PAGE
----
Nnamdi Asomugha joked at the Pro Bowl about leaving for New York to play across from Darrelle Revis, but the closest link between the Raiders and legitimacy isn't going anywhere. Richard Seymour is an unrestricted free agent, and while the Raiders could slap the franchise tag on him, it's likely to start a war they don't want to fight. Javon Walker is likely to retire or be released, while running back Justin Fargas is another candidate for early dismissal.
If Al Davis is willing to spend -- or sell enough shares in the franchise to get the money to spend -- there are enough disgruntled free agents out there to justify his money. Antonio Bryant and Terrell Owens are unrestricted free agents at wide receiver. Julius Peppers could play across from Seymour and give the team a dominant pass rusher, if Davis can convince him to come to Oakland and play end in the 4-3 instead of moving to a 3-4. Corner Dunta Robinson could supplant Chris Johnson across from Asomugha, or they could overpay for Darren Sharper. Hey, the section isn't entitled "Who Should Arrive".
Faced with a choice between Hall of Famer LaDainian Tomlinson and playoff star Darren Sproles this time last year, Chargers general manager A.J. Smith chose to defer. He convinced Tomlinson to renegotiate his deal, while Sproles was designated as the team's franchise player. In all, the Chargers spent more than $13 million on their one-two punch at running back in 2009, more than any other team in football.
And in return, what did they get? The worst rushing offense in football. Although San Diego had a historically great passing offense that led the league in DVOA, their -11.2% DVOA when running the ball was dead last. They were the worst team in the league running in short-yardage power situations, 31st in second-level yards, and again worst in open field yards. (An explanation of those statistics can be found here.) They barely combined to run for 1,000 yards as a unit.
This expensive failure reinforces a lesson Smith would be wise to consider moving forward: Running backs are overvalued, often fungible properties, and the money spent on them is better invested in the guys blocking for them. The Chargers' offensive line was riddled with injuries in 2009, notably center Nick Hardwick, who missed virtually the entire season. All five starters missed at least one game. That doesn't provide an excuse for Sproles and Tomlinson, but helps clarify reality: Without a good offensive line, it doesn't matter how talented the guys running the ball are.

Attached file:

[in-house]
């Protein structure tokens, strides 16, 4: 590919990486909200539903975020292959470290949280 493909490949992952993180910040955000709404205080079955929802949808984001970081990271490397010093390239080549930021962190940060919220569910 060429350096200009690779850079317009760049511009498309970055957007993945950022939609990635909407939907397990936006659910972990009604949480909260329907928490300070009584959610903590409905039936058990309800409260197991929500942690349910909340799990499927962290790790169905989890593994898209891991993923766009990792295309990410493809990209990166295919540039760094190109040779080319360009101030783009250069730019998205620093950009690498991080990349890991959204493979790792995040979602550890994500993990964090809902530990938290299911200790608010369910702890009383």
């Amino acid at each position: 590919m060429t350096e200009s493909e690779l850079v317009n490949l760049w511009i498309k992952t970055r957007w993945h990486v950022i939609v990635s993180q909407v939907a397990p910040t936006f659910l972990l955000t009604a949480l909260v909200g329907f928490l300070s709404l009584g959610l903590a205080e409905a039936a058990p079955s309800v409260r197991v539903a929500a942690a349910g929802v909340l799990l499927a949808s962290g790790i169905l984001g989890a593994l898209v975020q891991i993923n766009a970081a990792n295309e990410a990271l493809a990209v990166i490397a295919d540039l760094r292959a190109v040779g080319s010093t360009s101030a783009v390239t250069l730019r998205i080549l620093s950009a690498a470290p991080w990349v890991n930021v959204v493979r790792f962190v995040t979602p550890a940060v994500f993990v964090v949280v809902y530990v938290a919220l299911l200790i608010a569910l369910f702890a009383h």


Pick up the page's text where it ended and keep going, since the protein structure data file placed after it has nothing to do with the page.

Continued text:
Smith is now left with the epic problem once more. Tomlinson has publicly said that he expects to be cut, and while the team still owes him $1 million in guaranteed money, he's as good as gone. Sproles has lost much of his leverage, and because of the CBA issues, he's actually a restricted free agent this year and will make far less than the $6.6 million he made a year ago. Smith will need to find a back to split time with Sproles, and while they could spend a draft pick on a back in April, one option is already on the roster: Mike Tolbert. Tolbert had a 33.5% DVOA on 25 carries a year ago, making him the only Chargers back with a figure better than -10%. He won't re-produce that figure over 250 carries, but if the Chargers can expand his role and spend more money on depth up front, they'll be better off than they were a year ago.
Tomlinson's about to be released, while Sproles seems likely to stick around on a smaller salary. RFAs Vincent Jackson and Marcus McNeill aren't going anywhere, but disappointing right tackle Jeromey Clary could depart.
Trade rumors have swirled around RFA linebacker Shawne Merriman, who was invisible this year and has no trade value. It makes more sense to keep him around on a one-year deal and hope that he regains some of his burst off the edge. Cornerback Antonio Cromartie isn't a restricted free agent, but his middling play since a breakout 2007 season has placed him on the market. No matter where he goes, he'll be close to family.
All the prominent halfbacks on the market are restricted free agents, so the Chargers could hope for a veteran like Fargas, Larry Johnson, or Thomas Jones to become available as no-cap casualties. If the rumors about Peppers wanting to play in a 3-4 are true, he'd be a huge upgrade on Merriman and a great fit for what the Chargers need right now: An elite pass rusher.
Portions of this article originally appeared on ESPN Insider.